Syria Gas Attack Story Has Whiff Of Saudi War Propaganda

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Syria Gas Attack Story Has Whiff Of Saudi War Propaganda Powered By Docstoc
					Syria Gas Attack Story Has Whiff Of Saudi
War Propaganda
William Engdahl
August 21, 2013

A man, affected by what activists say is nerve gas, breathes through an oxygen mask in the
Damascus suburbs of Jesreen August 21, 2013. (Reuters / Ammar Dar)
The reports of massive chemical attacks in Syria might become the “red line” for the US for active
military intervention. But even rudimentary analysis of the story shows it is too early to believe its
credibility. The Middle Eastern newspaper, Al Arabiya, reports that “At least 1,300 people have been
killed in a nerve gas attack on Syria’s Ghouta region, leading opposition figure George Sabra said on
Wednesday…” The paper went on to claim that the Government of President Bashar al Assad was
responsible for the attacks. If confirmed it could be the “red line” that US President Obama previously
stated would tip the US into active military intervention in Syria, using No Fly Zones and active
military steps to depose Assad.
That in turn could erupt into a conflagration across the Middle East and a Super Power confrontation
with Russia and China and Iran on one side, and the USA, UK, Saudi Arabia, Turkey and Qatar on the
opposite side. Not a happy prospect for world peace at all.
Therefore the story is worth analyzing carefully. When we do, several things jump out as suspicious.
First the newspaper breaking the story was Al Arabiya, initially saying that at least 500 people have
been killed, according to activists. From there it got picked up by major international media. Making
the story more fishy by the minute were reports from different media of the alleged number of dead that
changed by the minute – 635 then to 800 by USA Today and 1,300 by Rupert Murdoch’s SkyNews.
A handout image released by the Syrian opposition’s Shaam News Network shows bodies of children
and adults laying on the ground as Syrian rebels claim they were killed in a toxic gas attack by pro-
government forces in eastern Ghouta, on the outskirts of Damascus on August 21, 2013. (AFP Photo)
Al Arabiya, the origin of the story, is not a neutral in the Syrian conflict. It was set up in 2002 by the
Saudi Royal Family in Dubai. It is majority-owned by the Saudi broadcaster, Middle East Broadcasting
Center (MBC). Saudi Arabia is a major financial backer of the attempt to topple Syria’s government.
That is a matter of record. So on first glance Saudi-owned media reporting such an inflammatory anti-
Assad allegation might be taken with a dose of salt.
When we examine the printed content of their story, it gets more suspicious still. First they cite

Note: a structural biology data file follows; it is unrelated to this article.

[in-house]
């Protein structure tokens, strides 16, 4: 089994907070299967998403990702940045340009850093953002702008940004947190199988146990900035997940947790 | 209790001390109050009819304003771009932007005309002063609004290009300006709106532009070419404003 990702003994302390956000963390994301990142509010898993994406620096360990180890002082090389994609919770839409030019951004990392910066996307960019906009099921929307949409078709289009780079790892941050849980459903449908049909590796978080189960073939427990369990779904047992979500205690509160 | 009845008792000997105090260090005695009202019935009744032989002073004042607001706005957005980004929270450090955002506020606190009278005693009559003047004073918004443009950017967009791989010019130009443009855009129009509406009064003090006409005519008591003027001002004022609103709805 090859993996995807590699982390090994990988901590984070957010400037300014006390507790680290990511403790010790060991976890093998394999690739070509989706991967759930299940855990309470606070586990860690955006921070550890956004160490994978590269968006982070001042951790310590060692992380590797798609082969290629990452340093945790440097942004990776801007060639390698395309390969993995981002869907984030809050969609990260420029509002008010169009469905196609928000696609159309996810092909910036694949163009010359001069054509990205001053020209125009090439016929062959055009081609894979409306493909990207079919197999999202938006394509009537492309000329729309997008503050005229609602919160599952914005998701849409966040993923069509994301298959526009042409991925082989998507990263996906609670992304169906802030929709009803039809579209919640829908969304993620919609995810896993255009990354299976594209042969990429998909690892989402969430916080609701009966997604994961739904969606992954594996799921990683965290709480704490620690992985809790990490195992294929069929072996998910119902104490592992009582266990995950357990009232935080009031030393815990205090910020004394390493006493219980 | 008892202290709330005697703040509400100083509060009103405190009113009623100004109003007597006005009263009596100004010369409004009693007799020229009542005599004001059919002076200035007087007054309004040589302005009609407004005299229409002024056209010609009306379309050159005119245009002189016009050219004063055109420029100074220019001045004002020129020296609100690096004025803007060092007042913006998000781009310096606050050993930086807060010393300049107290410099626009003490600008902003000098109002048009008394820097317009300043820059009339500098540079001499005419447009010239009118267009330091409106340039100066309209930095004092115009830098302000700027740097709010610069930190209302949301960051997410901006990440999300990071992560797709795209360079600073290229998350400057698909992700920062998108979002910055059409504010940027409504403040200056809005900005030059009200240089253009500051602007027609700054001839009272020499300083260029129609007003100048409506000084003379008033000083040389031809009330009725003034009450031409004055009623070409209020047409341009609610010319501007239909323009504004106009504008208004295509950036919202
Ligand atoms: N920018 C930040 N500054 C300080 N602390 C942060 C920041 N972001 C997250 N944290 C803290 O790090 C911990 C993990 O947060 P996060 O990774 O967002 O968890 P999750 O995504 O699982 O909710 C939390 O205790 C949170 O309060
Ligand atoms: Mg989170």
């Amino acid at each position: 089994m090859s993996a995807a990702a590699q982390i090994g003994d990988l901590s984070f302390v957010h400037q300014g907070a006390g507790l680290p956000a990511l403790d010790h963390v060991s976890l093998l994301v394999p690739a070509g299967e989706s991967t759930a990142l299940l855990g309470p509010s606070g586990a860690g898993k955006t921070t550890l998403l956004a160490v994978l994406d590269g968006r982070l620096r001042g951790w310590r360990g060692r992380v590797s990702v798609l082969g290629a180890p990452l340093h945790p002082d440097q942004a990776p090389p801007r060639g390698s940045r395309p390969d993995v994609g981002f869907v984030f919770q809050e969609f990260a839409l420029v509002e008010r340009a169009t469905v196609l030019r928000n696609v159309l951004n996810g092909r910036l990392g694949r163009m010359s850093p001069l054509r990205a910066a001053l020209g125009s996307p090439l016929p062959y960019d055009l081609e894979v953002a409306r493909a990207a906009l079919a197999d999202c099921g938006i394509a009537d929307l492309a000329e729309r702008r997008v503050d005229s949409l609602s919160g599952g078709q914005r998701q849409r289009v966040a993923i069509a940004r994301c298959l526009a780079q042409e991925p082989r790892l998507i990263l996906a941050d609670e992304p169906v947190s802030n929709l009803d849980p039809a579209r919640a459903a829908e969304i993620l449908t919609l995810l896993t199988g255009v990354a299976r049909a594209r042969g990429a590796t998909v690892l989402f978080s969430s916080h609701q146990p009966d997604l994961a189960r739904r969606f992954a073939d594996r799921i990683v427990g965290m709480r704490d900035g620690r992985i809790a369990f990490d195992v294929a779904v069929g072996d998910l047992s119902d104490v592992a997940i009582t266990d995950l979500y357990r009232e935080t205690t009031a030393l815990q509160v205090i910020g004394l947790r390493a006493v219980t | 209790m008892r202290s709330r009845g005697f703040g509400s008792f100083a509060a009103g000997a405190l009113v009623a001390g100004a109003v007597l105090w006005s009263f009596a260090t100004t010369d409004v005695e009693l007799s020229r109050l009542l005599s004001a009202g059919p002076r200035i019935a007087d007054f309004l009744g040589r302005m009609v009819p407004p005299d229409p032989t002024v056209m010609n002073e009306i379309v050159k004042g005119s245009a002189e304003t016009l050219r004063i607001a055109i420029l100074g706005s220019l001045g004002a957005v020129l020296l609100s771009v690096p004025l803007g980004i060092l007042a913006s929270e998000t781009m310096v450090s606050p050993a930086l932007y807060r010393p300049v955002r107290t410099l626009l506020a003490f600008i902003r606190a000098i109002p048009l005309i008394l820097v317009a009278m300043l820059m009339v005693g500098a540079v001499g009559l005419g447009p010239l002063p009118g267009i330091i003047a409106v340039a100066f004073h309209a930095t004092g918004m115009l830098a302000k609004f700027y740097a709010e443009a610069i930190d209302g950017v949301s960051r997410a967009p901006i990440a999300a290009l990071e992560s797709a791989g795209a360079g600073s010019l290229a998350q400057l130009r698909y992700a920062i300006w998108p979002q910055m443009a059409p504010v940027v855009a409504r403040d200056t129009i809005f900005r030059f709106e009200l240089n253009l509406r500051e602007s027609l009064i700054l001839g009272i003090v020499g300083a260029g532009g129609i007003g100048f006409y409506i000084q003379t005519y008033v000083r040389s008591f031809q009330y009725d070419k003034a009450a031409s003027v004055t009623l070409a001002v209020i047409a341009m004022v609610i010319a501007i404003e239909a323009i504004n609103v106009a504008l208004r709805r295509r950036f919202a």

“activists at the Syrian Revolutionary Command Council said regime fighter planes were flying over
the area after the bombardment, accusing the forces loyal to President Bashar al-Assad of using
chemical agents.” This is doubtful on many levels. First we can imagine that anti-government
(unnamed) “activists” fighting Assad’s forces would not be exactly neutral.
The story gets even murkier. Further in the text of the article we read that the “Syrian Observatory for
Human Rights said dozens of people were killed, including children, in fierce bombardment.” Now the
Syrian Observatory for Human Rights (SOHR) has been the source of every news report negative
against the Syrian Assad government since the war began in 2011. More curious about the
humanitarian-sounding SOHR is the fact, as uncovered by investigative journalists, that it consists of a
sole Syrian refugee who has lived in London for the past 13 years named Rami Abdul Rahman, a
Syrian Sunni muslim who owns a clothing shop and is running a Twitter page from his home. Partly
owing to a very friendly profile story on the BBC, he gained mainstream media credibility. He is
anything but unbiased.
The other aspect of the suspicious reports is the “convenient” fact they coincide with the arrival two
days earlier of an official UN weapons inspection team, allowed by the government, to investigate
allegations of chemical weapons use in the Syrian war. It begs the most obvious question: What
conceivably would Bashar al Assad stand to gain from using banned chemical weapons just at the time
he has agreed to let a UN chemical weapons team into Syria?
An image grab taken from a video uploaded on YouTube by the Local Committee of Arbeen on August
21, 2013 allegedly shows Syrians covering a mass grave containing bodies of victims that Syrian rebels
claim were killed in a toxic gas attack by pro-government forces in eastern Ghouta and Zamalka, on
the outskirts of Damascus. (AFP Photo)
They initially were called to investigate evidence of any chemical weapons used in a March 19 attack
in Khan al-Assad and in two other locations. In May, Carla Del Ponte, a member of the UN
Independent Commission of Inquiry on Syria, said that testimony gathered from casualties and medical
staff in Syria indicated that the nerve agent sarin was used by rebel fighters. They found no evidence of
use by Government forces. That proved highly embarrassing to the faction of war hawks in the
Pentagon and State Department, agitating for Obama to escalate direct military intervention including a
no-fly zone, de facto an act of war against Assad’s regime. In 2012 Obama declared that the use of
chemical weapons by the Syrian President would cross a “red line” and change US calculations on
whether or not it should intervene in the conflict.
Finally, the region reported to be the site of the poison gas attack by Assad forces, Eastern Ghouta, was
re-secured from the Al-Qaeda-affiliated Jabhat al-Nusra jihadist terrorists, by Government troops in